I’ve been reading The Happiness Project: Or, why I spent a Year Trying to Sing in the Morning, Clean My Closets, Fight Right, Read Aristotle and Generally Have More Fun by Gretchen Rubin and came across a paragraph that got me thinking about the correlation between happiness and travel:
“My research had revealed that challenge and novelty are key elements to happiness. The brain is stimulated by surprise, and successfully dealing with an unexpected situation gives a powerful sense of satisfaction. If you do new things – visit a museum for the first time, learn a new game, travel to a new place, meet new people – you’re more apt to feel happy than people who stick to more familiar activities.
This is one of the many paradoxes of happiness: we seek to control our lives, but the unfamiliar and the unexpected are important sources of happiness. What’s more, because novelty requires more work from the brain , dealing with novel situations evokes more intense emotional responses and makes the passage of time seem slower and richer.”
Reading this, I wondered if unfamiliar and unexpected situations make everyone happy or just certain personality types. As someone who is curious, loves to learn and constantly craves new experiences, I’m practically a born-traveler. When I’m feeling down, for example, instead of reaching for the cookie dough ice cream, I reach for the car keys. Because even if I have no money or time to go on a vacation, oftentimes just getting into the car and going for a drive or walking around a neighboring town I’ve never visited, is all I need to feel better. The mental stimulation of being somewhere new and different is enough.
But for someone who has difficulty coping with change and prefers a stable and predictable environment, I would think that a week alone in say, Zagreb, Croatia, would result in feelings of anxiety, stress and well, anything but happiness.
Interestingly enough, in an article whose title asks the question “Will traveling make you happy?”, research is cited that links relaxing vacations and happiness, claiming that the more relaxing a vacation is, the longer the spike in post-vacation happiness will last after a person returns home. Or in other words, people who spend a week sipping mai tais at an all-inclusive resort in the Caribbean will remain happier for a longer period of time after returning home than those who spend a week sipping boiled water in a yurt in Mongolia.
Though the article’s title uses the word ‘traveling’, the research referenced is about vacationing, which I would argue is a very different thing. A vacation (in the ‘let’s relax in a hammock on the beach’ sense) is meant to be a pleasurable, rejuvenating experience.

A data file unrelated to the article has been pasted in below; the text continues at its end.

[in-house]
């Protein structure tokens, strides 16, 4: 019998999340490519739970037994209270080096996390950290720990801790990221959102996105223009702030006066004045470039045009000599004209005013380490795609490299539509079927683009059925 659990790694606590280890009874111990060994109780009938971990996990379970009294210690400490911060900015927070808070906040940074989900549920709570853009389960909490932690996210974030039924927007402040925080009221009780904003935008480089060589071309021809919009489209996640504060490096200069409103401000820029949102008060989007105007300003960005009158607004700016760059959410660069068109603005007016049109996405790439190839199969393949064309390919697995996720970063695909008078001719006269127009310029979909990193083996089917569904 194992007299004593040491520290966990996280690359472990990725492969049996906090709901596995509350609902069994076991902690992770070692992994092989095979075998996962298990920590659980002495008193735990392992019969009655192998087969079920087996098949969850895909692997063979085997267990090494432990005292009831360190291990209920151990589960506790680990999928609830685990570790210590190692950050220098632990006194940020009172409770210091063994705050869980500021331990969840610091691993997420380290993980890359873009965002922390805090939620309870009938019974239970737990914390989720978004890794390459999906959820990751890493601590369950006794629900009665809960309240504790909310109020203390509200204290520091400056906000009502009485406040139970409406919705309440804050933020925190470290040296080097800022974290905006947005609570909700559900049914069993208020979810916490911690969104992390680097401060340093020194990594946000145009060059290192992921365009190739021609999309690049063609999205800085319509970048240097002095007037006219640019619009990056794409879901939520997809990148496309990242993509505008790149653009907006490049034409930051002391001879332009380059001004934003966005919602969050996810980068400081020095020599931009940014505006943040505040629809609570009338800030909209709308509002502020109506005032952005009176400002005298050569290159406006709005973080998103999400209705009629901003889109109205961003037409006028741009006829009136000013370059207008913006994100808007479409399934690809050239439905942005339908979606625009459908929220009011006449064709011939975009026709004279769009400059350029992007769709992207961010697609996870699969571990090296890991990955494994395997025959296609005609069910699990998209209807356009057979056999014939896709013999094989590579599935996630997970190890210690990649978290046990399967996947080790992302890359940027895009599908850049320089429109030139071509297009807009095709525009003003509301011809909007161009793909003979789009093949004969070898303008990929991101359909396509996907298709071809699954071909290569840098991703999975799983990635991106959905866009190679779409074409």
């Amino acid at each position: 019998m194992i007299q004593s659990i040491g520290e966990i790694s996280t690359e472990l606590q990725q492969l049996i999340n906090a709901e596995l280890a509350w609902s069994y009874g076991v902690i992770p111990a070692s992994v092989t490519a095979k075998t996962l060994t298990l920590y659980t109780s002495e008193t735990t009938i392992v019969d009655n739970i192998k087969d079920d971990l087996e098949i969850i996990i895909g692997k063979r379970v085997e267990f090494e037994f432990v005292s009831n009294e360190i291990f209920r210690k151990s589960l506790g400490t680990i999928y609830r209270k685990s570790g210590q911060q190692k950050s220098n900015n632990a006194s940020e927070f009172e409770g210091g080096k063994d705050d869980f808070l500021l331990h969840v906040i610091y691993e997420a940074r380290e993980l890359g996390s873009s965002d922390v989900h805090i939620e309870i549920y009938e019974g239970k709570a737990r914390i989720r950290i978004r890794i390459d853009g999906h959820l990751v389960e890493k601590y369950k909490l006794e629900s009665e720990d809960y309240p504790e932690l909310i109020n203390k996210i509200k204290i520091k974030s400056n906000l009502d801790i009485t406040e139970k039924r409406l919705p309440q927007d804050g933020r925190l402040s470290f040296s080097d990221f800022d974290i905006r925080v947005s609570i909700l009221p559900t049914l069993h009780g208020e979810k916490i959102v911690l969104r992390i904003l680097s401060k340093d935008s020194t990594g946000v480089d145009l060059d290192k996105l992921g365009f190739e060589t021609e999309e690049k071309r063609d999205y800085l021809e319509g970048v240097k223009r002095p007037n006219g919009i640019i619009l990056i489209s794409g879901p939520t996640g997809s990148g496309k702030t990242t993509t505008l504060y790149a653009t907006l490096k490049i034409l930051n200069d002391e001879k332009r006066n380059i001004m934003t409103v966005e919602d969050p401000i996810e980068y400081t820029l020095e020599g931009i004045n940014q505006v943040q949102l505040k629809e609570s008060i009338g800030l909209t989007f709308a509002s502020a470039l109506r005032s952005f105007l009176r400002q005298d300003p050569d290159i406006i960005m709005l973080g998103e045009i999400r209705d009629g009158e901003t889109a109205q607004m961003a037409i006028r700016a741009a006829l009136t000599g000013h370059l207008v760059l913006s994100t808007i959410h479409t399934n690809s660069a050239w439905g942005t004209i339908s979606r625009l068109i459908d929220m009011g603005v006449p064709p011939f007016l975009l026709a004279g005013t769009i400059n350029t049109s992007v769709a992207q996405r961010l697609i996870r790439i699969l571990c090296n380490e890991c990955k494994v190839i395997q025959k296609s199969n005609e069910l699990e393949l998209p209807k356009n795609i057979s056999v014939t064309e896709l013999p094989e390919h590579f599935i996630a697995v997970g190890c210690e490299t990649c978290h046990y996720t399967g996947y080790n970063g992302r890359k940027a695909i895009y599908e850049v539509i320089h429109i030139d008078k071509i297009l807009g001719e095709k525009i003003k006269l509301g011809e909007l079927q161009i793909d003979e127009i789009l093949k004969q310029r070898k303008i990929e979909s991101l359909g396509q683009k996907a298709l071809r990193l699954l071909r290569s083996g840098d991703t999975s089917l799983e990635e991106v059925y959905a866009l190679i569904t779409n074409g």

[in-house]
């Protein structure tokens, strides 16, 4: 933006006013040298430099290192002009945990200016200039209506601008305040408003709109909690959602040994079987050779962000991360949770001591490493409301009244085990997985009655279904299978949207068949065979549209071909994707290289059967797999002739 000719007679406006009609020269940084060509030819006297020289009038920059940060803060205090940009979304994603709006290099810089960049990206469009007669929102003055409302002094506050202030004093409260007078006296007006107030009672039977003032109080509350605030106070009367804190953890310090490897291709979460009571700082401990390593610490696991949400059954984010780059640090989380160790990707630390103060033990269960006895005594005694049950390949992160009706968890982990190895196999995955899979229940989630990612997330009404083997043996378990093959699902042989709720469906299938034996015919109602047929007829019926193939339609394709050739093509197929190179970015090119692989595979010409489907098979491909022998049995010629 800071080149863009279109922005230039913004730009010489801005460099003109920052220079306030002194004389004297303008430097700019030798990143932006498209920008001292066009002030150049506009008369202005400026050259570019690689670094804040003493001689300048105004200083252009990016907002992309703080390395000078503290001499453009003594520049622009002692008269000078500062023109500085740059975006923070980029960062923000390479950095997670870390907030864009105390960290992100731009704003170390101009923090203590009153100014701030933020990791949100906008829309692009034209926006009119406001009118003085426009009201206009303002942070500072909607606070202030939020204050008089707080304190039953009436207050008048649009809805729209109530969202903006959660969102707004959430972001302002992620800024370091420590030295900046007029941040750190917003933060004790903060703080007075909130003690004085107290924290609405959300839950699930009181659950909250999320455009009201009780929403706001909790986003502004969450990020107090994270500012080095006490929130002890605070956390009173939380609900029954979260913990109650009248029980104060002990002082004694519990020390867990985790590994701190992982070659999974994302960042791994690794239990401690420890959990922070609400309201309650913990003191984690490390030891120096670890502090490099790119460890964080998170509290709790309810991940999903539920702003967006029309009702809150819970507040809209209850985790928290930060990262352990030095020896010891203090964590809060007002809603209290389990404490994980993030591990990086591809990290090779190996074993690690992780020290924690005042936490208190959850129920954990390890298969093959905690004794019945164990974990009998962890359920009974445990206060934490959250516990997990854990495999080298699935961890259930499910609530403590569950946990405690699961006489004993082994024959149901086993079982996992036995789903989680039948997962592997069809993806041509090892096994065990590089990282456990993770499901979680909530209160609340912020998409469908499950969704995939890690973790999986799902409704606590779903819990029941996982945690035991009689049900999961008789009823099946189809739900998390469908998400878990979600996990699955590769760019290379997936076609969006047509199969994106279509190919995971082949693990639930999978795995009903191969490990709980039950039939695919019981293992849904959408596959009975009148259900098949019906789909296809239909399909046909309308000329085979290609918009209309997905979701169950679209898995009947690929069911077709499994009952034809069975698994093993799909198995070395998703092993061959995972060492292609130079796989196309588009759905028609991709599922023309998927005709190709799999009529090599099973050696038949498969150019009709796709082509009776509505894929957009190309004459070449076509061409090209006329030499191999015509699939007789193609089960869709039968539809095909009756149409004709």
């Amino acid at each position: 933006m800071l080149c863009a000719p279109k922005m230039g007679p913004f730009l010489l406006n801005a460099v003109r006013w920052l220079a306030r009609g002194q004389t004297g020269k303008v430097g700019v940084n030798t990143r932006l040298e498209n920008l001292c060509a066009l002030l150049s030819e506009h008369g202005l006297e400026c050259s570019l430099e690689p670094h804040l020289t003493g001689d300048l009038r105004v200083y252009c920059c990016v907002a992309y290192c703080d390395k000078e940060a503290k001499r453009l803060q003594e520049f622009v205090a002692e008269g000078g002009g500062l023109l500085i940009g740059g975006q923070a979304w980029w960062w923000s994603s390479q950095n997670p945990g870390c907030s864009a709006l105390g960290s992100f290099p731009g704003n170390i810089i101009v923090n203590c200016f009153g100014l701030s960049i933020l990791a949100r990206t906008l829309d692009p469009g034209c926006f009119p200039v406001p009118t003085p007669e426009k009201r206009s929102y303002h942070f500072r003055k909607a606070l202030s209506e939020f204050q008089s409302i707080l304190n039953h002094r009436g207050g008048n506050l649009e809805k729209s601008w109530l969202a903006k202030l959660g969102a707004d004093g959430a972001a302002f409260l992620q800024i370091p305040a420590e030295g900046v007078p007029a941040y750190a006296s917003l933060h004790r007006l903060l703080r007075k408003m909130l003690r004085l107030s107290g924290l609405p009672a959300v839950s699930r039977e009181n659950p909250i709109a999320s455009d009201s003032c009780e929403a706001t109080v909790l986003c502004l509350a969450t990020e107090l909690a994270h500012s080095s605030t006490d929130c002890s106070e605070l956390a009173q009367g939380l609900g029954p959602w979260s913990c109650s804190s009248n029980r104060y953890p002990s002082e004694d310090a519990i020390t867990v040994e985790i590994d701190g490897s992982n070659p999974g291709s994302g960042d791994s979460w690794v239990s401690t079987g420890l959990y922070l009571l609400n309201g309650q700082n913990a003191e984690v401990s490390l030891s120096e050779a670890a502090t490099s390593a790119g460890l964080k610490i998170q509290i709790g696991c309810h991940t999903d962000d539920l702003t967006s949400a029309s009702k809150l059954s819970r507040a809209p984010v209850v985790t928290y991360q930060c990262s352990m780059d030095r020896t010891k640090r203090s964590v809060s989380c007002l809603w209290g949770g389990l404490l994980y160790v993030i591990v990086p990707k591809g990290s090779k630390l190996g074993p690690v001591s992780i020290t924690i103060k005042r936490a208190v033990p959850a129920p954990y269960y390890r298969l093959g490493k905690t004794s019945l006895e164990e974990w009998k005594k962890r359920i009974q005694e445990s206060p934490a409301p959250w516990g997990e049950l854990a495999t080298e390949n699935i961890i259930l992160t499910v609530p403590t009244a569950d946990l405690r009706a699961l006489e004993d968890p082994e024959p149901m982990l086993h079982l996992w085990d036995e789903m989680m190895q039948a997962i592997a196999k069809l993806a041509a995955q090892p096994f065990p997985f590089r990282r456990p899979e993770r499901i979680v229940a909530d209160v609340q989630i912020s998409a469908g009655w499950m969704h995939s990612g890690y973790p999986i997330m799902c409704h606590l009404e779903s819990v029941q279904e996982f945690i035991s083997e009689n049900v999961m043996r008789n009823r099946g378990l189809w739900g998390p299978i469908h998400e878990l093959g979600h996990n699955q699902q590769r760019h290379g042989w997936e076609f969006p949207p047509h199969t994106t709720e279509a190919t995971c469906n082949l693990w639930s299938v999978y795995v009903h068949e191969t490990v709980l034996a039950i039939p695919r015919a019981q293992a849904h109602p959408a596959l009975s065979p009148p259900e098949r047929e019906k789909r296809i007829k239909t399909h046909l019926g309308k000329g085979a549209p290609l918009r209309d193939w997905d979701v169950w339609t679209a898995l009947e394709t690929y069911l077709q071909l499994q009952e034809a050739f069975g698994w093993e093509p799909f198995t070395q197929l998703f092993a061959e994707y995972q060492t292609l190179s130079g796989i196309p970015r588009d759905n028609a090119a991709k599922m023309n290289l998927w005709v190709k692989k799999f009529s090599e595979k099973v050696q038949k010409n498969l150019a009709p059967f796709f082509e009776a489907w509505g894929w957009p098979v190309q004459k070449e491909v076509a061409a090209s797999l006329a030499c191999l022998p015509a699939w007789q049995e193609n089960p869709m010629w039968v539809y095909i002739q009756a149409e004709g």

Travel (in the ‘let’s tour these Mayan temples’ sense), on the other hand, is designed to be a challenging learning experience in which people are given an opportunity to grow into more perceptive, empathetic and culturally-sensitive human beings.
This isn’t to say that a travel experience is somehow superior to a vacation experience or visa versa; they’re just different. In The Happiness Project, Gretchen Rubin offers a description of the sort of happiness travel can bring when she refers to something she calls “fog happiness”. Here’s her definition, excerpted from page 91:
“In many ways, the happiness of having children falls into the kind of happiness that could be called fog happiness. Fog is elusive, Fog surrounds you and transforms the atomsphere, but when you try to examine it, it vanishes. Fog happiness is the kind of happiness you get from activities that, closely examined, don’t really seem to bring much happiness at all – yet somehow they do.”
Though she was referring to parenthood, I think the idea can lend itself to travel as well. When examined up-close, the details of travel – waiting for trains, haggling with rickshaw drivers, struggling to ask for directions in a foreign language – are not enjoyable. But travel as a whole adds depth and variety to life and with that comes a feeling of deep, encompassing self-satisfaction or ‘fog happiness’. It may not be the same happiness felt, say, after a yoga retreat in Costa Rica, but it’s something.
What do you think? Has traveling made you happier? And in what way?